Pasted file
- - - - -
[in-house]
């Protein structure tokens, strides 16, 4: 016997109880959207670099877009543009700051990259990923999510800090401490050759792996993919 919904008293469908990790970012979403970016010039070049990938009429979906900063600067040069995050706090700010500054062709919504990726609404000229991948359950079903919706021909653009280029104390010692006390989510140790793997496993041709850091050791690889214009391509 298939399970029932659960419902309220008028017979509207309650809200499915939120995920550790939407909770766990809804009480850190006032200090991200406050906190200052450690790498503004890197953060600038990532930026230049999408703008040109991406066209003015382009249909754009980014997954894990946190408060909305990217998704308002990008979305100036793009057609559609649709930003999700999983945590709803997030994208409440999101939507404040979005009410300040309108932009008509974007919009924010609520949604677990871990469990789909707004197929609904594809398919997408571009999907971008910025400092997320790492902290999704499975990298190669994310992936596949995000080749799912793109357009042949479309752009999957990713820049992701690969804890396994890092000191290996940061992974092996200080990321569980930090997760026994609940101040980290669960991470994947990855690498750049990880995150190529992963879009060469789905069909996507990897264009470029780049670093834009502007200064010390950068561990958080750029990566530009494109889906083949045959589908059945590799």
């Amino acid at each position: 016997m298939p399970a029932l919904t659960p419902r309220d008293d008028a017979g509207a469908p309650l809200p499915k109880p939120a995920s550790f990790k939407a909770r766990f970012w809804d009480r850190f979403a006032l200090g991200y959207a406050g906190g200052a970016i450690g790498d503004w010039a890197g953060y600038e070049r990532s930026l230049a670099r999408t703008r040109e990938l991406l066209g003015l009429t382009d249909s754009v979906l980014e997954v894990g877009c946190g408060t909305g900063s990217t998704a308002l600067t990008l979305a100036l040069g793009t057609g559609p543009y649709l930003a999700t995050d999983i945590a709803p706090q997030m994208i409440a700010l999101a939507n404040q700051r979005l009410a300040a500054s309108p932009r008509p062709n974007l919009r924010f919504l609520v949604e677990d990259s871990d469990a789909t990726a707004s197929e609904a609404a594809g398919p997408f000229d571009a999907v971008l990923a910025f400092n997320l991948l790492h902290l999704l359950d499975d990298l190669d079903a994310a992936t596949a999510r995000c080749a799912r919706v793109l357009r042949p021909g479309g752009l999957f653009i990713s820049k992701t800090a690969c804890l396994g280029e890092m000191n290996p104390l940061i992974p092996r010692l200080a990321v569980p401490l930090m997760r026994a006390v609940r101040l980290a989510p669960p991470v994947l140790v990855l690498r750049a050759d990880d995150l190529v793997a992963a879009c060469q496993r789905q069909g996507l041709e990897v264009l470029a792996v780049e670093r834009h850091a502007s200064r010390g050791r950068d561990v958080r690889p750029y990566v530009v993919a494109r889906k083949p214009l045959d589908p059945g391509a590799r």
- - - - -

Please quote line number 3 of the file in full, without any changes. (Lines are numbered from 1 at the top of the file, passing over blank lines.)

């Amino acid at each position: 016997m298939p399970a029932l919904t659960p419902r309220d008293d008028a017979g509207a469908p309650l809200p499915k109880p939120a995920s550790f990790k939407a909770r766990f970012w809804d009480r850190f979403a006032l200090g991200y959207a406050g906190g200052a970016i450690g790498d503004w010039a890197g953060y600038e070049r990532s930026l230049a670099r999408t703008r040109e990938l991406l066209g003015l009429t382009d249909s754009v979906l980014e997954v894990g877009c946190g408060t909305g900063s990217t998704a308002l600067t990008l979305a100036l040069g793009t057609g559609p543009y649709l930003a999700t995050d999983i945590a709803p706090q997030m994208i409440a700010l999101a939507n404040q700051r979005l009410a300040a500054s309108p932009r008509p062709n974007l919009r924010f919504l609520v949604e677990d990259s871990d469990a789909t990726a707004s197929e609904a609404a594809g398919p997408f000229d571009a999907v971008l990923a910025f400092n997320l991948l790492h902290l999704l359950d499975d990298l190669d079903a994310a992936t596949a999510r995000c080749a799912r919706v793109l357009r042949p021909g479309g752009l999957f653009i990713s820049k992701t800090a690969c804890l396994g280029e890092m000191n290996p104390l940061i992974p092996r010692l200080a990321v569980p401490l930090m997760r026994a006390v609940r101040l980290a989510p669960p991470v994947l140790v990855l690498r750049a050759d990880d995150l190529v793997a992963a879009c060469q496993r789905q069909g996507l041709e990897v264009l470029a792996v780049e670093r834009h850091a502007s200064r010390g050791r950068d561990v958080r690889p750029y990566v530009v993919a494109r889906k083949p214009l045959d589908p059945g391509a590799r």